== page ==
Nurses slam 5% pay offer as a ‘slap in the face’
Poll of 2,750 Nursing Standard readers on Twitter revealed 89% did not think the pay offer was enough and that it may impact recruitment and retention
Nurses have slammed their latest pay offer as ‘insulting’ and a ‘slap in the face’.
Nursing Standard Twitter poll shows dismay over 5% offer and one-off payment
Nursing staff reacted in dismay to the offer of a 5% pay increase for 2023-34 alongside a one-off payment worth between £1,655 and £3,789 for this year (2022-23).
A poll of 2,750 Nursing Standard readers on Twitter revealed 89% did not think the pay offer was enough. Over on Instagram, some 1,800 nurses voted in a poll on whether the pay offer was enough, with 89% also saying it is not.
After weeks of negotiations between health unions and the Westminster Government, both sides agreed to put the deal forward, with the RCN and Unison recommending their members vote in favour. The 5% rise is lower than that offered in Scotland where the Holyrood government putting forward a 6.5% pay rise for the forthcoming financial year.
Deal falls far short of unions’ demands, say many nurses
Many Nursing Standard readers questioned how the 5% deal, which falls far short of unions’ demands of an above-inflation pay rise, would help with recruitment and retention.
Some nurses say one-off payment will most likely be taxed and label it a ‘bribe’
Nurse Benjamin Feist wrote: ‘The strike was about pay restoration to improve patient safety through making recruitment and retention into some of the most stressful jobs more appealing and rewarding. This non-consolidated “bonus” and future 5% keeps pay below-inflation and fails to achieve either goal.’
Meanwhile, others pointed out that the one-off payment would most likely be taxed, with some also labelling it a ‘bribe’.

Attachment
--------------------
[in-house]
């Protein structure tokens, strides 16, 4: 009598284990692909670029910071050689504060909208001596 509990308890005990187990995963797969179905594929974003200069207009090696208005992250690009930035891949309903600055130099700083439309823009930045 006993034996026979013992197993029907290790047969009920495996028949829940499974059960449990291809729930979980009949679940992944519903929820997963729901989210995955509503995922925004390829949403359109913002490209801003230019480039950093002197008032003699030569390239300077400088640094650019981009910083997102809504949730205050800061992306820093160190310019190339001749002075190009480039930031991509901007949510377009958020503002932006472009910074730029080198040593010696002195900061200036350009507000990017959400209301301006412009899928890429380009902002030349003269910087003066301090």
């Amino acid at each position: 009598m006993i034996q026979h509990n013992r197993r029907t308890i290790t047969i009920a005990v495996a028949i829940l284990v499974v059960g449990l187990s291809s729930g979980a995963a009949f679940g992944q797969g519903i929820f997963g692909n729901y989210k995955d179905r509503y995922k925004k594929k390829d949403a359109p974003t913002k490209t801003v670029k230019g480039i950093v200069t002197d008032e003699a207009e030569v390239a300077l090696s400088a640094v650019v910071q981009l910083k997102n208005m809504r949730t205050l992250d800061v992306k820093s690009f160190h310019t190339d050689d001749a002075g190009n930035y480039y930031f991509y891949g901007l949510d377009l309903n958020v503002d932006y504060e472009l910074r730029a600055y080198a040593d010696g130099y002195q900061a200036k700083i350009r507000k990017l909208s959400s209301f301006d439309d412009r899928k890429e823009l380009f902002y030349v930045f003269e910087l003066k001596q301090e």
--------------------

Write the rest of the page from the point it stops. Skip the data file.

More than £66,000 in student debt with ‘blood, sweat and a lot of tears,’ says newly qualified nurse
Newly qualified nurse Lorna said she owed more than £66,000 in student debt, with ‘blood, sweat and a lot of tears’ in her journey to becoming a nurse, so would be rejecting the deal.
Non-consolidated payment ‘does nothing to attract people into profession’
Writing on Facebook, nurse Loretta Johnson said that a non-consolidated payment ‘does nothing to attract people into the profession and will not improve the staffing shortages’.
In addition to the pay offer, the Government has agreed to create a new ‘pay spine’ exclusively for all nursing staff with the intention of it coming into force for 2024-25. It will also develop a national safe staffing framework, something nurses have long campaigned for.
Criticism of new pay structure solely for nurses
But the introduction of a new pay structure solely for nurses was met with some concern.
Chair of the British Association of Critical Care Nurses Nicki Credland criticised the idea as ‘divisive’ and ‘insulting to our AHP [allied health professionals] colleagues’.
Children’s mental health nurse Holly added: ‘I work in a multidisciplinary team of 12, only four of us are nurses. The RCN, you do not speak for us when you negotiate a separate pay spine “exclusively” for nurses, we are one team.’
Nurses need a separate pay spine to negotiate specifically for profession, says retiree
But retired nurse June Girvin argued nurses needed a separate pay spine so they could negotiate specifically for the profession and ‘aren't in this position of having to go with what others in a collective may be satisfied with’.
Members of all six unions in the NHS Staff Council will now vote in ballots on whether to accept or reject the offer and strike action will be paused until the results of the ballot.
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